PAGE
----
The Essential Nature of ‘I’

What is this ‘I’ with which we so identify and which we spend our entire life-time feeding, pampering, protecting and re-producing? What is this ‘I’ that we fear for after death? Will the ‘I’ be extinguished or will something survive?

For thousands of years, yogis, sages and seers, as well as the yogic texts, have clearly stated that there is just one ‘I’ – behind every action, every thought, every feeling in our lives. This is the Conscious Presence in each moment. This ‘I’ expresses itself at different levels of ego-identification, which we will describe in the following paragraphs. Though they define our moment to moment experience, these ego states are ultimately unreal. We can call these ego-levels of I, the ‘me’.

All of us know the personal ‘I’ of daily life. In yoga, this level is called the ahamkara – literally, ‘I do’ – our sense of ‘I’ comes from our identification with the body/mind and the role or roles we play in life. We have a sense of I-ness and individuality – me-ness – which we fulfil and express by doing and achieving. If we don’t achieve certain things according to our desires or ambitions, our sense of self-image suffers and we feel like a failure. If we fulfil our ambitions and desires, we feel we are a success; temporarily we have a positive self-image and the ego-I or ‘me’ feels good.

This level of ‘me’ also includes thinking. Many people, especially intellectuals, get a sense of worth and a feeling of fulfilment by thinking and conceptualising. Here the ‘doing’ is in the mind. This level is indicated by the dictum of the French philosopher, René Descartes, when he stated ‘I think, therefore I am.’ The individual identifies himself, or herself, as a thinker. Our sense of self-existence comes out of the fact that we think. But despite the proposition of Descartes, this level of identification, which is the unquestioned stance of modern western belief, is not the fundamental ‘I’ at the core of our Being.

On a slightly deeper level comes the sense of ‘I’ which in yoga is called ahambhava – literally ‘I am.’ This level of ‘I am’ is not meant in a fundamental or mystical sense, but rather the sense of ‘I am so and so: John Smith or Brigitte Dupont.’ This feeling of ‘I’ depends more on a self-identification with who we are as a personality, rather than what we do. This ego state can also be called ‘me’.

The next level of self-identification is called asmita which refers to the sense of ‘I’ on a more existential level. It can be summarised by reversing Descartes’ statement ‘I think, therefore I am’ to ‘I Am, therefore I think’ or better, ‘I am, therefore I am enabled to think’. According to yoga and Hindu philosophy in general, Being is considered to be fundamental and thinking, secondary. This indicates that out of our Being comes the possibility to think as well as to feel, intuit and perceive.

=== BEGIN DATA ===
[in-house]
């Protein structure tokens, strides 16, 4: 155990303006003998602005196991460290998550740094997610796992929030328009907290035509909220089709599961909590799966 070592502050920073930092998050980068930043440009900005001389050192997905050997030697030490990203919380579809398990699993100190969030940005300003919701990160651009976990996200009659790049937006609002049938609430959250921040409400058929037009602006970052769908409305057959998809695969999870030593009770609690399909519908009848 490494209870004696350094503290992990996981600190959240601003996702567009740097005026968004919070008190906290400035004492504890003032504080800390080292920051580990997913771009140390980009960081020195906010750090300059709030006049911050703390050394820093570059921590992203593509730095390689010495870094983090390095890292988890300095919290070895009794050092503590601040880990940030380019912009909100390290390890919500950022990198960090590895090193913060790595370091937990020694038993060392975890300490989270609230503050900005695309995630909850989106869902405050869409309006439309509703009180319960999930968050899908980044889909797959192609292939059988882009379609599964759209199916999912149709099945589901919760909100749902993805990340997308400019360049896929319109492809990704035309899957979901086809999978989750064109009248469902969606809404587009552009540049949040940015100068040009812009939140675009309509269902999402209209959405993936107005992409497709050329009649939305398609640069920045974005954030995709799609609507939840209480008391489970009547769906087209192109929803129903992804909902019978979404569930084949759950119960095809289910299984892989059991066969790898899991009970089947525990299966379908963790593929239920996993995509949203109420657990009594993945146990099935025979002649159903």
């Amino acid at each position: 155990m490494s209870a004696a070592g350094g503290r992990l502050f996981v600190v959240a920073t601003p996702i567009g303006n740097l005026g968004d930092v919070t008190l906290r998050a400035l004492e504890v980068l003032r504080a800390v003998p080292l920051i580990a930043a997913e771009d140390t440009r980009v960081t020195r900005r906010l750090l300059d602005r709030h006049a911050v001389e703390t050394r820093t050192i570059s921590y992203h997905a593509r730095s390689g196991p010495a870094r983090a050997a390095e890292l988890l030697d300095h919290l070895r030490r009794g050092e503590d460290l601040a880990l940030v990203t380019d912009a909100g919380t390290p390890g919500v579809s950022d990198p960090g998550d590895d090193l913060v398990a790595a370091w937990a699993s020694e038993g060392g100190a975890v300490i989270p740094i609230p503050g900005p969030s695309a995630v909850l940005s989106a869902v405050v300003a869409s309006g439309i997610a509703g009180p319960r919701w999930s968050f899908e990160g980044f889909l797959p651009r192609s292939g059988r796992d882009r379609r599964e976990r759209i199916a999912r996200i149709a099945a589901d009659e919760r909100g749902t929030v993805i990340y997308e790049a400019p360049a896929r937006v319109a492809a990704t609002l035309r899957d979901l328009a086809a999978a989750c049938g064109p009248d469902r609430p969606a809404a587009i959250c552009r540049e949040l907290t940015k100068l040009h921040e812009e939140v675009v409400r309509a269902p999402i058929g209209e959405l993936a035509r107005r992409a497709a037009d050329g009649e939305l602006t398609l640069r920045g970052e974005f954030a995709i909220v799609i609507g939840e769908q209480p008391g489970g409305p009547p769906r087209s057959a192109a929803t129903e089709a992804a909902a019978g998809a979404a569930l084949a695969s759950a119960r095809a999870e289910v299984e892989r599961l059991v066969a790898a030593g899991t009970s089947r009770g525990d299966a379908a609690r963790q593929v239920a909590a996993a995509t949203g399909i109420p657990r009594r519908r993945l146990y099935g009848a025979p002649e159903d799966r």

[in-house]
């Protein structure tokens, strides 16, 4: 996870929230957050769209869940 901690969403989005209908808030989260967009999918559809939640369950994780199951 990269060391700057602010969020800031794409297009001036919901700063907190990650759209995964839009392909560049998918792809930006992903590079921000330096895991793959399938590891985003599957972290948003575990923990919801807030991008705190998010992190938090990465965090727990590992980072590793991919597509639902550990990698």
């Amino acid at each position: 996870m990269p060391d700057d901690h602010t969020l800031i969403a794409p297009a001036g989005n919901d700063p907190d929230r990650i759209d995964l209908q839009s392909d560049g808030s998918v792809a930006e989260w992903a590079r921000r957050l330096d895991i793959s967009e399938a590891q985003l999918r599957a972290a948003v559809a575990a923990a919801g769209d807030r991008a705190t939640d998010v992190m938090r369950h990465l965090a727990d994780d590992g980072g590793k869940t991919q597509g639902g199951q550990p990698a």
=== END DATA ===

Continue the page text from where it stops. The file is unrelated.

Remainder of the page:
We can get a taste of asmita, the Being aspect of the ‘I’, during meditation, although there is still a sense of identification, albeit perhaps tenuous, with the ego-personality.

On a more fundamental level comes the sense of ‘I’ as Consciousness (atma), which can be realised when the mental processes stop, or dissolve, albeit temporarily. At this point there is a re-identification or re-cognition of what we are as Conscious Presence. Ultimately, this is the only ‘I’. All the other levels of ‘I’, no matter how real they may seem in our daily experience, are illusory and conditioned projections of the mind. At the level of Consciousness, we are able to say ‘I Am’ or to use the Biblical statement, ‘I Am That I Am.’ This is not an egotistical statement, but a realisation that transcends our sense of individuality. At this level of identity we know that we are not really separate from other beings and things. This realisation arises in a super-meditative state known in yoga as samadhi (literally, ‘absorption into Reality’); it engenders compassion for all other humans and all creatures.

Yoga or any spiritual path will take us on a journey through the different levels of ‘me’ to arrive at realisation of our fundamental identity as ‘I’. Then we discover (or rediscover) the truth of our existence.

Note: The Sanskrit language is traditionally used to describe yogic terminology. In the above text, these are shown in italics.

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